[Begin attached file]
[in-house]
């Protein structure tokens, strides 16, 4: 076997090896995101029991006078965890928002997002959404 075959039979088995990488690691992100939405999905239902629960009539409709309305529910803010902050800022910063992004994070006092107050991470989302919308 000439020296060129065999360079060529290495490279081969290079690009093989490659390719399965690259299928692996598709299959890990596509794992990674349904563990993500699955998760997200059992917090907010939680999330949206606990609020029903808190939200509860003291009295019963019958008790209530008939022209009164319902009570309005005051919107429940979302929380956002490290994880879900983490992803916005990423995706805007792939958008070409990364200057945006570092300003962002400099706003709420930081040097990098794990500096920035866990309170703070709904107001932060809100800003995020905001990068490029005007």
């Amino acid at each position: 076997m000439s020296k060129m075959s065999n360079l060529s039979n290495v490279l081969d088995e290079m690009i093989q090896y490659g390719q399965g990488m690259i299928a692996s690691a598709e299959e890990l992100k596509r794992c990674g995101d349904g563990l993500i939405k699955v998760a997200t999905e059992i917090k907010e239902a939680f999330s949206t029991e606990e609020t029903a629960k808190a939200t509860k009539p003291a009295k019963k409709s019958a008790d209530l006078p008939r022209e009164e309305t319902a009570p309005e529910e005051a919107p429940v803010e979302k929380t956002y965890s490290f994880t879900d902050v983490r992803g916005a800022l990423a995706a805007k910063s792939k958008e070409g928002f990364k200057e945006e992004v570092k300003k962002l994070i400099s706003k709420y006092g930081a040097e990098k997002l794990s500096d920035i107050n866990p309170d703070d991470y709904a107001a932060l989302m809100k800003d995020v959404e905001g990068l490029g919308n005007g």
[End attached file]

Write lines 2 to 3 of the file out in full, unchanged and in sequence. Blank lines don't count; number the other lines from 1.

């Protein structure tokens, strides 16, 4: 076997090896995101029991006078965890928002997002959404 075959039979088995990488690691992100939405999905239902629960009539409709309305529910803010902050800022910063992004994070006092107050991470989302919308 000439020296060129065999360079060529290495490279081969290079690009093989490659390719399965690259299928692996598709299959890990596509794992990674349904563990993500699955998760997200059992917090907010939680999330949206606990609020029903808190939200509860003291009295019963019958008790209530008939022209009164319902009570309005005051919107429940979302929380956002490290994880879900983490992803916005990423995706805007792939958008070409990364200057945006570092300003962002400099706003709420930081040097990098794990500096920035866990309170703070709904107001932060809100800003995020905001990068490029005007």
């Amino acid at each position: 076997m000439s020296k060129m075959s065999n360079l060529s039979n290495v490279l081969d088995e290079m690009i093989q090896y490659g390719q399965g990488m690259i299928a692996s690691a598709e299959e890990l992100k596509r794992c990674g995101d349904g563990l993500i939405k699955v998760a997200t999905e059992i917090k907010e239902a939680f999330s949206t029991e606990e609020t029903a629960k808190a939200t509860k009539p003291a009295k019963k409709s019958a008790d209530l006078p008939r022209e009164e309305t319902a009570p309005e529910e005051a919107p429940v803010e979302k929380t956002y965890s490290f994880t879900d902050v983490r992803g916005a800022l990423a995706a805007k910063s792939k958008e070409g928002f990364k200057e945006e992004v570092k300003k962002l994070i400099s706003k709420y006092g930081a040097e990098k997002l794990s500096d920035i107050n866990p309170d703070d991470y709904a107001a932060l989302m809100k800003d995020v959404e905001g990068l490029g919308n005007g």